The Lloyd aquifer holds a special mystique for Long Islanders. Always has.
It's a superlative unto itself -- our deepest and oldest aquifer, with our cleanest and coldest water. The mind boggles at the numbers that describe it.
It's 500 feet thick at its thickest in the southern part of central Suffolk County, and 1,800 feet below ground at its deepest. It takes hundreds of years for water to make its way from the surface down through layers of sand and clay to the Lloyd. Some of the water there is more than 8,000 years old.
We've always had a kind of hands-off attitude toward the Lloyd. We've viewed it as our aquatic rainy-day fund, a reserve to be tapped only when we need it. There are but a few dozen wells drilled into it, primarily in Nassau, mostly in coastal communities such as Long Beach that really do need the Lloyd. They can't tap the Upper Glacial and Magothy aquifers -- the two shallower aquifers from which most of Long Island gets its water -- because of the intrusion of saltwater into the portions of those aquifers closest to our shores.
The state recognized the Lloyd's importance to Long Island in 1986 when it established a moratorium on new wells anywhere but in coastal communities.
New threats, however, loom. New York City is working on a plan to reopen some of its Queens wells, most of which are in other aquifers but four tap into the Lloyd. And the Bethpage Water District has applied to extend one of its Magothy wells into the Lloyd to compensate for the Grumman plume contaminating some of its wells.
The good news is that the state Department of Environmental Conservation, which has oversight of the Lloyd, is proceeding very cautiously on these proposals. As it goes through its review, it would do well to consider a new take on the Lloyd offered by Assemb. Steven Englebright (D-Setauket), a geologist by training and one of our most thoughtful environmental voices.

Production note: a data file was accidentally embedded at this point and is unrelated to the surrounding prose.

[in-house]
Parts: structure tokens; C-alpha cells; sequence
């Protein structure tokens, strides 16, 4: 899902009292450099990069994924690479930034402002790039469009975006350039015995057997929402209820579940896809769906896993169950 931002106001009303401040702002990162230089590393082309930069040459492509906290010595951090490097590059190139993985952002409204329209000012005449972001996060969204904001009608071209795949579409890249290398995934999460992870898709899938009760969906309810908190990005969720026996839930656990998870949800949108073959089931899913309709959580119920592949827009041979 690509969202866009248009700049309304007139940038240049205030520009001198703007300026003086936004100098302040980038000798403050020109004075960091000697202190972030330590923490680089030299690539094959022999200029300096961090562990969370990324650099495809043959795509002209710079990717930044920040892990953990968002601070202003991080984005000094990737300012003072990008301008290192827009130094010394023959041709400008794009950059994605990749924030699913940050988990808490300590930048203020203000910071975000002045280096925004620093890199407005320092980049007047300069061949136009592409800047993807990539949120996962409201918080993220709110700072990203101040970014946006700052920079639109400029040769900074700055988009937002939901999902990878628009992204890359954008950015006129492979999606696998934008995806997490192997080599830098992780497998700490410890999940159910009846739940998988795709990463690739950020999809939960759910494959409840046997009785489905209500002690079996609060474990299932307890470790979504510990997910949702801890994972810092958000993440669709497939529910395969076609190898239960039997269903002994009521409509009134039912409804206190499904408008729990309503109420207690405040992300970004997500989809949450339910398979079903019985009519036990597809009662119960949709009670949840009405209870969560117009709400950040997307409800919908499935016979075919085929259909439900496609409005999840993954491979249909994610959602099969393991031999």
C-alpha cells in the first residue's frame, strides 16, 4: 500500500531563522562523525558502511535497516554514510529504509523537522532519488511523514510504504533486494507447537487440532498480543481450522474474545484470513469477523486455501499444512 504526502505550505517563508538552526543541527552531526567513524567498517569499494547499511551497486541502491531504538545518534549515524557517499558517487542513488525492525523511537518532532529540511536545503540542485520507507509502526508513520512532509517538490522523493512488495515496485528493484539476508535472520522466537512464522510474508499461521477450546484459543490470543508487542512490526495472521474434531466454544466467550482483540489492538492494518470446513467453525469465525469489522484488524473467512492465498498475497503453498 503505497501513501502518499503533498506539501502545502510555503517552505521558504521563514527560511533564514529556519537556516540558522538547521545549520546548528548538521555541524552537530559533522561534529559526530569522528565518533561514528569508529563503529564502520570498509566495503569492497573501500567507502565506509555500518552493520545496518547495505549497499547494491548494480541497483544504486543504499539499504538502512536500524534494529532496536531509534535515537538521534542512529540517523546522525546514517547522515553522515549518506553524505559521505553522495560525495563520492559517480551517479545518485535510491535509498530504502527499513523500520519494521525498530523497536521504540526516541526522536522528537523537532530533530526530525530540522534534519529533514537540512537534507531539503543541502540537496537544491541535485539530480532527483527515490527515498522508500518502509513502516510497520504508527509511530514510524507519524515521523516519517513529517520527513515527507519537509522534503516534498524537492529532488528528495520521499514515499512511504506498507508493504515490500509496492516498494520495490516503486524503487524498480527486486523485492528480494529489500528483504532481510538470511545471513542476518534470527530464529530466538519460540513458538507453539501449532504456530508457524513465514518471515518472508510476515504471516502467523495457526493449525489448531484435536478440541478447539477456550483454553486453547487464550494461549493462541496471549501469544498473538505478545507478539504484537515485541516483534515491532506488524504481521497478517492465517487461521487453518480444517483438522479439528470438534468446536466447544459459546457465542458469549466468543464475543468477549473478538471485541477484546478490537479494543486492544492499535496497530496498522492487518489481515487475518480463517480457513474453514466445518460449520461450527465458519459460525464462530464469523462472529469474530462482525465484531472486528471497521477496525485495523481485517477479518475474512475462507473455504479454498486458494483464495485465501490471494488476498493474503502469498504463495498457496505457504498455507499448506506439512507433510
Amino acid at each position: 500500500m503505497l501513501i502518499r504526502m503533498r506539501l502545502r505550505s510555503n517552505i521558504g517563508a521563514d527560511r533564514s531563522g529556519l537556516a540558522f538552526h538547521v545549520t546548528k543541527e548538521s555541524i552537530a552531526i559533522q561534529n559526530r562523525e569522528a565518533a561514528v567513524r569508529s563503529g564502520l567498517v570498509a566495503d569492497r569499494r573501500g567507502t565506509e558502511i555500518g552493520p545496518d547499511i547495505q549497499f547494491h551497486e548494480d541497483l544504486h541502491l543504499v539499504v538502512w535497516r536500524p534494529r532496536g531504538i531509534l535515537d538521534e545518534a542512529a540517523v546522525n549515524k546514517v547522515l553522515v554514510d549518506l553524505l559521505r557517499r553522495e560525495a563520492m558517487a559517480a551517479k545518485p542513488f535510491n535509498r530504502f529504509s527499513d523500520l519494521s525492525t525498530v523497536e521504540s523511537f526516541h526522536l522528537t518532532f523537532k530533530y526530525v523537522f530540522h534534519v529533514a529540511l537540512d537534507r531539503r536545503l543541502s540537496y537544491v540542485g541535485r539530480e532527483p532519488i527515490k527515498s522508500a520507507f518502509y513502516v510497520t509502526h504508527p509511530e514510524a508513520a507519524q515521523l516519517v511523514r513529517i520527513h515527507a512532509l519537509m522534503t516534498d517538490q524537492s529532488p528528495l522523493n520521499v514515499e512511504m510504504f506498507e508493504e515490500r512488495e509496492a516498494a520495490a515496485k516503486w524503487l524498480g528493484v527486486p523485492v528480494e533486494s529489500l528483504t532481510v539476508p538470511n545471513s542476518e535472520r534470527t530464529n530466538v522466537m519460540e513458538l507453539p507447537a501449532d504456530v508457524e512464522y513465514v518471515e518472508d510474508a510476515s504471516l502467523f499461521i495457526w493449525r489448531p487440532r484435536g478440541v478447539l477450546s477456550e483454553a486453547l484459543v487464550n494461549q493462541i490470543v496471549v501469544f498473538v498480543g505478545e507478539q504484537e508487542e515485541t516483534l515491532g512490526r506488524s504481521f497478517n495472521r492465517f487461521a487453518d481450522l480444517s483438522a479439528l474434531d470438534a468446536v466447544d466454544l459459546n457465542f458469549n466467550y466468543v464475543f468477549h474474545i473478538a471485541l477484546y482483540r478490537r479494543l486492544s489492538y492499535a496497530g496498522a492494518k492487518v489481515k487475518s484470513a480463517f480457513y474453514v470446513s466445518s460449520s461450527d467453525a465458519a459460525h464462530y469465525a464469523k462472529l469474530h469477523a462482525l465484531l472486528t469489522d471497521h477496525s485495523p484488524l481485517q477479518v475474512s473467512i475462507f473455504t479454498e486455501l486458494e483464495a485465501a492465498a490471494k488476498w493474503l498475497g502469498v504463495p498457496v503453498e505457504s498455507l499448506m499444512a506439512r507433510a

Englebright says the Lloyd aquifer is a national and state security issue, and he's right. Consider the logic: Suppose there is a terrorist assault on the metro area's water supply, whether from a dirty bomb or a direct attack that cripples the water transport system. Water would no longer be potable, or available, for millions of New Yorkers for who knows how long. Then what?
The Lloyd, Englebright says, is "our ace in the water hole." It's more or less sealed, an impregnable source of pristine water. In that respect, it's unique in the region. And we need to keep it that way.
"We should regard it as a tactical resource in the case of an emergency," says Englebright, whose credentials and passion make him a strong candidate to replace the retiring Robert Sweeney (D-Lindenhurst) as chairman of the Assembly's important environmental conservation committee.
Englebright offered his thoughts on the Lloyd at a September meeting on homeland security attended by Gov. Andrew M. Cuomo. The governor, Englebright says, took his remarks seriously. That's good.
So far, the DEC has granted no exemptions to its 28-year-old moratorium. Nor should it now, absent extreme hardship. Better that we work harder to preserve the quality of the drinking water we're tapping now. Bring together health departments and planners to develop better land-use practices that more effectively protect the other aquifers. Be more aggressive about reducing nutrients, pesticides and other pollutants threatening our water supply.
But leave the Lloyd alone . . . until we truly need it.
Michael Dobie is a member of the Newsday editorial board.